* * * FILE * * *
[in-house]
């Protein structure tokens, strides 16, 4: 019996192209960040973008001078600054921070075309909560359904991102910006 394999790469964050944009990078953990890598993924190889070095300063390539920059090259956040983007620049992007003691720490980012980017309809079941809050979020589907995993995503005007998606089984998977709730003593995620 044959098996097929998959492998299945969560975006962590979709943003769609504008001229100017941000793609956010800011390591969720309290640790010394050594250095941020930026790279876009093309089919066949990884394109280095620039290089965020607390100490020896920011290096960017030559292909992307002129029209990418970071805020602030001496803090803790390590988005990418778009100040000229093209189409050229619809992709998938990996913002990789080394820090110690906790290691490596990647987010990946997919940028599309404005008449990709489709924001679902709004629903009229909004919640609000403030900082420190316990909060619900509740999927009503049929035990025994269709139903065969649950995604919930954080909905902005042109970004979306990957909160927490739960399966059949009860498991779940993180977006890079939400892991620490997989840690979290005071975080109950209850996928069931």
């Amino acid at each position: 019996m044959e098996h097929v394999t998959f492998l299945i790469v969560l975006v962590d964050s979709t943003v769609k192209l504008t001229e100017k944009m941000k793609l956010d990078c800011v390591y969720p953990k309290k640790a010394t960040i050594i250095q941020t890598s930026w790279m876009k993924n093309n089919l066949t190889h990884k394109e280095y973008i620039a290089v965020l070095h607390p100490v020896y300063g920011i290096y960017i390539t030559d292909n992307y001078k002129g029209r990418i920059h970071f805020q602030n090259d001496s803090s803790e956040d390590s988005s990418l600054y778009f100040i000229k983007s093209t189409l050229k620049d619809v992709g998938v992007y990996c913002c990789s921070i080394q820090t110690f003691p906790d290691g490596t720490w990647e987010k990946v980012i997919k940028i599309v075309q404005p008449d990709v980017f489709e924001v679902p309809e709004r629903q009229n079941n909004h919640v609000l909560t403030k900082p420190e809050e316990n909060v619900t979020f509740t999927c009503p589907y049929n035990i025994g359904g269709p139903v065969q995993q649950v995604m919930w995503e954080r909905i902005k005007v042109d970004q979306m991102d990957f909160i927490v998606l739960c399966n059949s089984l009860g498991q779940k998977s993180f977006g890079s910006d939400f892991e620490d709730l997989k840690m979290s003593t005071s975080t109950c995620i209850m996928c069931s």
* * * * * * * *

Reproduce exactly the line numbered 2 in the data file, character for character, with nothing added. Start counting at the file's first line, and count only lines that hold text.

């Protein structure tokens, strides 16, 4: 019996192209960040973008001078600054921070075309909560359904991102910006 394999790469964050944009990078953990890598993924190889070095300063390539920059090259956040983007620049992007003691720490980012980017309809079941809050979020589907995993995503005007998606089984998977709730003593995620 044959098996097929998959492998299945969560975006962590979709943003769609504008001229100017941000793609956010800011390591969720309290640790010394050594250095941020930026790279876009093309089919066949990884394109280095620039290089965020607390100490020896920011290096960017030559292909992307002129029209990418970071805020602030001496803090803790390590988005990418778009100040000229093209189409050229619809992709998938990996913002990789080394820090110690906790290691490596990647987010990946997919940028599309404005008449990709489709924001679902709004629903009229909004919640609000403030900082420190316990909060619900509740999927009503049929035990025994269709139903065969649950995604919930954080909905902005042109970004979306990957909160927490739960399966059949009860498991779940993180977006890079939400892991620490997989840690979290005071975080109950209850996928069931």